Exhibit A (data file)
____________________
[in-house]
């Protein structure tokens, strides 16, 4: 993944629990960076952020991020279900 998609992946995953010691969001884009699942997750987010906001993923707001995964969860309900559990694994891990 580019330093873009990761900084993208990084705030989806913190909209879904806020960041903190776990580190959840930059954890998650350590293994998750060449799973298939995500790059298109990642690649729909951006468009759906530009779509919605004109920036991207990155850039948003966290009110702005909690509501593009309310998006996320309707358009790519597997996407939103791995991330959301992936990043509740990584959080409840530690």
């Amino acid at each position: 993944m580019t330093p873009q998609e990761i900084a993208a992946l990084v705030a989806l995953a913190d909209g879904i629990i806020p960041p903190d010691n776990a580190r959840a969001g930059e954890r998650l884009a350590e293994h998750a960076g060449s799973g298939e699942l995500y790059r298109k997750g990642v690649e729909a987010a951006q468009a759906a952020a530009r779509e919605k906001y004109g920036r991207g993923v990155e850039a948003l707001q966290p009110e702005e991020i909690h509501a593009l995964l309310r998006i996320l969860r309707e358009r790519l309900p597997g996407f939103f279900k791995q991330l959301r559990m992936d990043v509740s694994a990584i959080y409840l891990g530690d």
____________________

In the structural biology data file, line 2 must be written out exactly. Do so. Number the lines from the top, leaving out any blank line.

């Protein structure tokens, strides 16, 4: 993944629990960076952020991020279900 998609992946995953010691969001884009699942997750987010906001993923707001995964969860309900559990694994891990 580019330093873009990761900084993208990084705030989806913190909209879904806020960041903190776990580190959840930059954890998650350590293994998750060449799973298939995500790059298109990642690649729909951006468009759906530009779509919605004109920036991207990155850039948003966290009110702005909690509501593009309310998006996320309707358009790519597997996407939103791995991330959301992936990043509740990584959080409840530690």